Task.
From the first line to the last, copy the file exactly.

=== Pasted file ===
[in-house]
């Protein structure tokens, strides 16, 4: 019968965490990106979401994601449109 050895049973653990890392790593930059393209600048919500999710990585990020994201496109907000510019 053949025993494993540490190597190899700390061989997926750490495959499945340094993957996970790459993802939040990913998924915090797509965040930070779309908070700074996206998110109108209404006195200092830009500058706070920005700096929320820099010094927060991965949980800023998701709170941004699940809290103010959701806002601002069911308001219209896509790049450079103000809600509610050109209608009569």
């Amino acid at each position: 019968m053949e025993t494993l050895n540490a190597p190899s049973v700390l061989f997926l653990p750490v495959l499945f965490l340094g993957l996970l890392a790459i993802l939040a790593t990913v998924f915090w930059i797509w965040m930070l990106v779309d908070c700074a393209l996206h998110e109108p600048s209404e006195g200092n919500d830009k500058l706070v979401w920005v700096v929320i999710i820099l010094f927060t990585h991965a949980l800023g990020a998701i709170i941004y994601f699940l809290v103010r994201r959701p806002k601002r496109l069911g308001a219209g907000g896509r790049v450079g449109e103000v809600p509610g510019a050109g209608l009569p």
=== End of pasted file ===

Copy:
[in-house]
């Protein structure tokens, strides 16, 4: 019968965490990106979401994601449109 050895049973653990890392790593930059393209600048919500999710990585990020994201496109907000510019 053949025993494993540490190597190899700390061989997926750490495959499945340094993957996970790459993802939040990913998924915090797509965040930070779309908070700074996206998110109108209404006195200092830009500058706070920005700096929320820099010094927060991965949980800023998701709170941004699940809290103010959701806002601002069911308001219209896509790049450079103000809600509610050109209608009569």
């Amino acid at each position: 019968m053949e025993t494993l050895n540490a190597p190899s049973v700390l061989f997926l653990p750490v495959l499945f965490l340094g993957l996970l890392a790459i993802l939040a790593t990913v998924f915090w930059i797509w965040m930070l990106v779309d908070c700074a393209l996206h998110e109108p600048s209404e006195g200092n919500d830009k500058l706070v979401w920005v700096v929320i999710i820099l010094f927060t990585h991965a949980l800023g990020a998701i709170i941004y994601f699940l809290v103010r994201r959701p806002k601002r496109l069911g308001a219209g907000g896509r790049v450079g449109e103000v809600p509610g510019a050109g209608l009569p």